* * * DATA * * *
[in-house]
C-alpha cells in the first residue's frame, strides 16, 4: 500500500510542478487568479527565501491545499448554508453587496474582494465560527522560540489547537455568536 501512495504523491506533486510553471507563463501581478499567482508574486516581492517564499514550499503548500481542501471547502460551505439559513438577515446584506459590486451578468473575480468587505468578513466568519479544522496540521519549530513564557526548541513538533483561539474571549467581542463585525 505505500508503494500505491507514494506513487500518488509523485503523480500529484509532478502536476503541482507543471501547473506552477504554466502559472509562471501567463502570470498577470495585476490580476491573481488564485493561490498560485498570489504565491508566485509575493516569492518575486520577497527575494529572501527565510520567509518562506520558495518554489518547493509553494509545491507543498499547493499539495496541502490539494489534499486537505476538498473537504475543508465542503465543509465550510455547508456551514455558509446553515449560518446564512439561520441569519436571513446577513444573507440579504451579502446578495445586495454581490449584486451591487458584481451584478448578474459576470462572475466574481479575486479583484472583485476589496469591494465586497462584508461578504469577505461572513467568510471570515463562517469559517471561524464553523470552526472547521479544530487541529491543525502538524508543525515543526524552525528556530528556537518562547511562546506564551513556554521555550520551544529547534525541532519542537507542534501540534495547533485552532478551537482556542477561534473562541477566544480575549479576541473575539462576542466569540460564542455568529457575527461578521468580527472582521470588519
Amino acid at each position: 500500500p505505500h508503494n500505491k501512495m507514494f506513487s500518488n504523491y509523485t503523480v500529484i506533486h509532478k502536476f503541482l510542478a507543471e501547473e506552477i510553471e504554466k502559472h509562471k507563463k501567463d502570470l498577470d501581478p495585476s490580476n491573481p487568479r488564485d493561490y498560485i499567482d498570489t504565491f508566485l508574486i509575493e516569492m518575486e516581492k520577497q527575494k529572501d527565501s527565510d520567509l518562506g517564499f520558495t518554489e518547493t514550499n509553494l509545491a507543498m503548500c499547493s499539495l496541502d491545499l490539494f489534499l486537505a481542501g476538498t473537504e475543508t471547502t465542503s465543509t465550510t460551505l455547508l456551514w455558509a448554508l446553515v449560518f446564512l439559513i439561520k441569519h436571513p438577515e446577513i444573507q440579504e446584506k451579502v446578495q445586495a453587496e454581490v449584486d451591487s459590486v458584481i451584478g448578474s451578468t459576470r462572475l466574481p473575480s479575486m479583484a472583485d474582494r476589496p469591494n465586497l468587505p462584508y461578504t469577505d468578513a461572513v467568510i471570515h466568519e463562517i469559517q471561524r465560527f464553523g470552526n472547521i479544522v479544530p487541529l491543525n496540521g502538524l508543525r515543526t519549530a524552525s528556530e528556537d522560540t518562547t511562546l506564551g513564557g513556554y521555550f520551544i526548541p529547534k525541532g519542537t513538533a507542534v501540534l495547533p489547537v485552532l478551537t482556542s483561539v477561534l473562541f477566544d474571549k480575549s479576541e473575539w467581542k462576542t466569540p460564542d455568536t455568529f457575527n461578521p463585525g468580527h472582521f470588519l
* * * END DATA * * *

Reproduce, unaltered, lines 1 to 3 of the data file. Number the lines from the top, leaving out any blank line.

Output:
[in-house]
C-alpha cells in the first residue's frame, strides 16, 4: 500500500510542478487568479527565501491545499448554508453587496474582494465560527522560540489547537455568536 501512495504523491506533486510553471507563463501581478499567482508574486516581492517564499514550499503548500481542501471547502460551505439559513438577515446584506459590486451578468473575480468587505468578513466568519479544522496540521519549530513564557526548541513538533483561539474571549467581542463585525 505505500508503494500505491507514494506513487500518488509523485503523480500529484509532478502536476503541482507543471501547473506552477504554466502559472509562471501567463502570470498577470495585476490580476491573481488564485493561490498560485498570489504565491508566485509575493516569492518575486520577497527575494529572501527565510520567509518562506520558495518554489518547493509553494509545491507543498499547493499539495496541502490539494489534499486537505476538498473537504475543508465542503465543509465550510455547508456551514455558509446553515449560518446564512439561520441569519436571513446577513444573507440579504451579502446578495445586495454581490449584486451591487458584481451584478448578474459576470462572475466574481479575486479583484472583485476589496469591494465586497462584508461578504469577505461572513467568510471570515463562517469559517471561524464553523470552526472547521479544530487541529491543525502538524508543525515543526524552525528556530528556537518562547511562546506564551513556554521555550520551544529547534525541532519542537507542534501540534495547533485552532478551537482556542477561534473562541477566544480575549479576541473575539462576542466569540460564542455568529457575527461578521468580527472582521470588519
Amino acid at each position: 500500500p505505500h508503494n500505491k501512495m507514494f506513487s500518488n504523491y509523485t503523480v500529484i506533486h509532478k502536476f503541482l510542478a507543471e501547473e506552477i510553471e504554466k502559472h509562471k507563463k501567463d502570470l498577470d501581478p495585476s490580476n491573481p487568479r488564485d493561490y498560485i499567482d498570489t504565491f508566485l508574486i509575493e516569492m518575486e516581492k520577497q527575494k529572501d527565501s527565510d520567509l518562506g517564499f520558495t518554489e518547493t514550499n509553494l509545491a507543498m503548500c499547493s499539495l496541502d491545499l490539494f489534499l486537505a481542501g476538498t473537504e475543508t471547502t465542503s465543509t465550510t460551505l455547508l456551514w455558509a448554508l446553515v449560518f446564512l439559513i439561520k441569519h436571513p438577515e446577513i444573507q440579504e446584506k451579502v446578495q445586495a453587496e454581490v449584486d451591487s459590486v458584481i451584478g448578474s451578468t459576470r462572475l466574481p473575480s479575486m479583484a472583485d474582494r476589496p469591494n465586497l468587505p462584508y461578504t469577505d468578513a461572513v467568510i471570515h466568519e463562517i469559517q471561524r465560527f464553523g470552526n472547521i479544522v479544530p487541529l491543525n496540521g502538524l508543525r515543526t519549530a524552525s528556530e528556537d522560540t518562547t511562546l506564551g513564557g513556554y521555550f520551544i526548541p529547534k525541532g519542537t513538533a507542534v501540534l495547533p489547537v485552532l478551537t482556542s483561539v477561534l473562541f477566544d474571549k480575549s479576541e473575539w467581542k462576542t466569540p460564542d455568536t455568529f457575527n461578521p463585525g468580527h472582521f470588519l